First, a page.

Volatile Organic Compounds (VOCs)
Testing Services – Volatile Organic Compounds (VOCs)
We offer VOC testing and analysis using state of the art equipment. Our portable VOC meter is valued at over $6,000 and allows on site analysis and testing for more than 280 chemicals and compounds.
“Volatile organic compounds” are substances that contain carbon and evaporate at room temperature. VOCs include many chemicals and compounds not limited to: benzene, methylene chloride, hexane, toluene, trichloroethane, styrene, heptane, and perchloroethylene. Some VOCs are dangerous to human health or cause harm to the environment. Anthropogenic VOCs are regulated by law, especially indoors, where concentrations are the highest. Harmful VOCs typically are not acutely toxic, but have compounding long-term health effects. Because the concentrations are usually low and the symptoms slow to develop, research into VOCs and their effects is difficult.
VOCs are used in household and commercial products. Some cleansers, disinfectants, waxes, glues, cosmetics, dry cleaning products, paints, varnishes and preservatives include VOCs. Gasoline, kerosene and other fuels also contain VOCs. VOCs are also found in cigarette smoke and chemical pesticides. Building and household materials may be sources of many VOCs. Carpeting, backing, and adhesives; draperies; wood products that use certain glues, finishes, and waxes in the manufacturing process; and vinyl type flooring and wall coverings may all release VOCs. Since many people spend much of their time indoors, long-term exposure to VOCs in the indoor environment can contribute to sick building syndrome. In offices, VOC results from new furnishings, wall coverings, and office equipment such as photocopy machines, which can off-gas VOCs into the air. Good ventilation and air-conditioning systems are helpful at reducing VOCs in the indoor environment. Studies also show that relative leukemia and lymphoma can increase through prolonged exposure of VOCs in the indoor environment.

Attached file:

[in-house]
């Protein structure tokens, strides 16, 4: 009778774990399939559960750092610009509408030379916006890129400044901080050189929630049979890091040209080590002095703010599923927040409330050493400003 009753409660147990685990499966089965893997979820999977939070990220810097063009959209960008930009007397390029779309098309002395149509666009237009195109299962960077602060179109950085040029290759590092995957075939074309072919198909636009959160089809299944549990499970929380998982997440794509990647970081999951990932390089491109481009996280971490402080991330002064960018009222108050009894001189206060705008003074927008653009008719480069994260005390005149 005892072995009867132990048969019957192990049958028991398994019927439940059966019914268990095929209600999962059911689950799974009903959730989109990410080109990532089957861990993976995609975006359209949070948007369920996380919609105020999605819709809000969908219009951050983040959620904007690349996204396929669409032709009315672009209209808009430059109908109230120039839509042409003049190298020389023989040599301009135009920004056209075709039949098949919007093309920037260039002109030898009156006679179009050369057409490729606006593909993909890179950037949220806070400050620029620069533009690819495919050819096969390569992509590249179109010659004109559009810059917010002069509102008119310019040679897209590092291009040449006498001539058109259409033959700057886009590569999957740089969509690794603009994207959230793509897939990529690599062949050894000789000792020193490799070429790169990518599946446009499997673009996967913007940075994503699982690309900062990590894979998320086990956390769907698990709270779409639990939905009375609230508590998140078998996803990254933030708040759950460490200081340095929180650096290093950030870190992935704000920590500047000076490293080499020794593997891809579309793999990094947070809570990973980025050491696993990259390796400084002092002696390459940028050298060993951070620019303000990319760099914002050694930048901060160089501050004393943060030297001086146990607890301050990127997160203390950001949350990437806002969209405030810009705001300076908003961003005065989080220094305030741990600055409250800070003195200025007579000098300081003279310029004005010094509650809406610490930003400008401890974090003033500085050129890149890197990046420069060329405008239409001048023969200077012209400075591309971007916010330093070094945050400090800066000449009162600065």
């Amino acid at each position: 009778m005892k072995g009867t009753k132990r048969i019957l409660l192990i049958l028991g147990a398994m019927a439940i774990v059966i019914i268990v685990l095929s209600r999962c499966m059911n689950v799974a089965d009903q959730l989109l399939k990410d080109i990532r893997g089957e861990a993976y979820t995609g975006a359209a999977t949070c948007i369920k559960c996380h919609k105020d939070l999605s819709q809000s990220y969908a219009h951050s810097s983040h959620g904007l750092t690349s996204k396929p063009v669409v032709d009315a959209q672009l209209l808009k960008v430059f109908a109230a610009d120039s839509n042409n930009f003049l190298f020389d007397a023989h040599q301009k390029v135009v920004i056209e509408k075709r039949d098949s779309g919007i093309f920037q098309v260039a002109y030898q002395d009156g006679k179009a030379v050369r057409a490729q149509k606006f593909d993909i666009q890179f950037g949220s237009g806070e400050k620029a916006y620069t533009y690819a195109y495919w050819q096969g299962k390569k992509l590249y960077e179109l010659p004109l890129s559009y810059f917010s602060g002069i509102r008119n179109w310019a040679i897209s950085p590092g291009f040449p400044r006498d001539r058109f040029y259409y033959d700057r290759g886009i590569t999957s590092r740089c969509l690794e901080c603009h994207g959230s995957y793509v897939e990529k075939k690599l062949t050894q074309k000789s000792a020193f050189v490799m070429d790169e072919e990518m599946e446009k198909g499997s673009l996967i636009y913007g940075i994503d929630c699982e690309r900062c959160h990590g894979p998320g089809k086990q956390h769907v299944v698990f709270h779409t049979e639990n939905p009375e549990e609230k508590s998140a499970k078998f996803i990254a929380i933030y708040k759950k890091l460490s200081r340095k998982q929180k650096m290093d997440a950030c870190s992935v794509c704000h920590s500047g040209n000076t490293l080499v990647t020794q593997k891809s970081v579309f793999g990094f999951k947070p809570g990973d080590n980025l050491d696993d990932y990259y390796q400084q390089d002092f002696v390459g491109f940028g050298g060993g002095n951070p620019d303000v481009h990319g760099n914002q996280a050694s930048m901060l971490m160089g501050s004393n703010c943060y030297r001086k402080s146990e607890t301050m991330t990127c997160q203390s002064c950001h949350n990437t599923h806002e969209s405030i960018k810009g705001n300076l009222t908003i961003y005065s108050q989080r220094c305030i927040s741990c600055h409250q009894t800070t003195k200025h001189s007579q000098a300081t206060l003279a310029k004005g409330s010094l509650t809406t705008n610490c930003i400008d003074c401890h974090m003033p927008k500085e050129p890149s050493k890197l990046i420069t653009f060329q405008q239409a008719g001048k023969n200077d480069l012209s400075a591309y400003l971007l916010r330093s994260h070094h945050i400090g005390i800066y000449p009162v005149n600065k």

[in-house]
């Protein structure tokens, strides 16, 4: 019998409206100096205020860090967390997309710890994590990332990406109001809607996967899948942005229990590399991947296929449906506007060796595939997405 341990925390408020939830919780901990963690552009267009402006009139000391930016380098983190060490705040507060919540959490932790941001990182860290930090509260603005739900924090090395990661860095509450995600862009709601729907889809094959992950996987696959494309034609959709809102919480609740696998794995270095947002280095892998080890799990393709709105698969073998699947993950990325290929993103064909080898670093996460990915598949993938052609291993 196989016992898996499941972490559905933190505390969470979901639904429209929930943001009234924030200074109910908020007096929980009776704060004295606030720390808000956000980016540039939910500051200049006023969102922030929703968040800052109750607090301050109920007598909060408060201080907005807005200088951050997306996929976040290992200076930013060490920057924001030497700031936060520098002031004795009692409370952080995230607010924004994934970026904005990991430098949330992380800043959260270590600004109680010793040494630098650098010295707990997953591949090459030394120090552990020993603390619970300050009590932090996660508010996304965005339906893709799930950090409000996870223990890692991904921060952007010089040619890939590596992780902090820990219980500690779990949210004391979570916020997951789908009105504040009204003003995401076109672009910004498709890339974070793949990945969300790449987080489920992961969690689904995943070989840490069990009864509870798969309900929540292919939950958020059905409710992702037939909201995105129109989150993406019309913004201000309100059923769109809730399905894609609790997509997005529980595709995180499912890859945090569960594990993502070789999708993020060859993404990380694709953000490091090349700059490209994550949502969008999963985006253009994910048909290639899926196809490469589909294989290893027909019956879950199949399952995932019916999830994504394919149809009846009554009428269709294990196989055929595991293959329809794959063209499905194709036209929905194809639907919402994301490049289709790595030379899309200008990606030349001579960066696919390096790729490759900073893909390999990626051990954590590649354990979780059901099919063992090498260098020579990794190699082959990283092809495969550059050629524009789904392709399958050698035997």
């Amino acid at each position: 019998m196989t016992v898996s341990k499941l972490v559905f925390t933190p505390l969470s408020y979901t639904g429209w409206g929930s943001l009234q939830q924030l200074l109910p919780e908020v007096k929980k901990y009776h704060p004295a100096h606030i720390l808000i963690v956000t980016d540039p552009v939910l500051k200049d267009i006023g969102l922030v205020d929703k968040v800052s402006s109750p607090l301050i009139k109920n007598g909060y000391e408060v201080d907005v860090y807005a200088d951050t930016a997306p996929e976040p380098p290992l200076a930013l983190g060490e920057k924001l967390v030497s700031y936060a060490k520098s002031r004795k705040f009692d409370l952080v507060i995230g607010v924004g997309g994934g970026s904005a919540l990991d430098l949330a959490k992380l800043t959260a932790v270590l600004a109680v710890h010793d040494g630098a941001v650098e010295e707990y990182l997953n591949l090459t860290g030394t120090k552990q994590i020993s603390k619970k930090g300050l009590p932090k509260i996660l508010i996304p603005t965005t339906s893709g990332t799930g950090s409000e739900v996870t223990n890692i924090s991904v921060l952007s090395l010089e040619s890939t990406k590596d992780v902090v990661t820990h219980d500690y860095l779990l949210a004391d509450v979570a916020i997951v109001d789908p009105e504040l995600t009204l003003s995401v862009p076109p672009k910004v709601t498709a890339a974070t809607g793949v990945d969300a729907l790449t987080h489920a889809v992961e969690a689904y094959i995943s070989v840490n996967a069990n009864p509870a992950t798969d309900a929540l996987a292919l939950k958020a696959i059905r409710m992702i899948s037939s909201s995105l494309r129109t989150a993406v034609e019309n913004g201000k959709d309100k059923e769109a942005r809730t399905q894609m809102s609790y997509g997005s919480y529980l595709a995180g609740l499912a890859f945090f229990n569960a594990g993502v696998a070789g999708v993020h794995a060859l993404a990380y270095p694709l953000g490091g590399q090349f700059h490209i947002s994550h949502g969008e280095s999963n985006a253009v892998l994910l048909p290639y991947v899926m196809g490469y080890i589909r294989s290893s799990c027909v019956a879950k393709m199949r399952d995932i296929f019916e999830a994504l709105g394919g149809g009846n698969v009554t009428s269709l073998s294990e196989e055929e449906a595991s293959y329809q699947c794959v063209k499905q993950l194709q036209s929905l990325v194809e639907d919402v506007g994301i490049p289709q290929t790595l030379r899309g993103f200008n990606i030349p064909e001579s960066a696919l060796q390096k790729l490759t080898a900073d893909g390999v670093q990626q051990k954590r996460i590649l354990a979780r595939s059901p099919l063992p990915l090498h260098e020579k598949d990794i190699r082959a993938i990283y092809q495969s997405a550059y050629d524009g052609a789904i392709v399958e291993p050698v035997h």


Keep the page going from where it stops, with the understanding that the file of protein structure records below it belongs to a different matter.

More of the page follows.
The ability of VOCs to cause health effects varies. As with other chemicals, the effects of VOC exposure depends on several factors including the type of VOC, the amount of VOC and the length of time a person has exposure.
Exposure to elevated levels of VOCs may cause irritation to the eyes, nose, and throat. Headaches, nausea, and nerve problems can also occur. Some people do not appear to have any kind of reaction to fairly “low” amounts of VOCs, while other people are fairly sensitive. Animal studies show breathing some types of VOCs over a long period of time can increase risk of cancer.
VOCs found indoors can be much higher than those found outdoors. This is because a house or building that doesn’t have enough ventilation does not allow potential indoor pollutants to escape and outside air naturally dilutes VOCs, and outside exposure to VOCs tends to be more common in urban settings from sources like vehicle exhaust gases.
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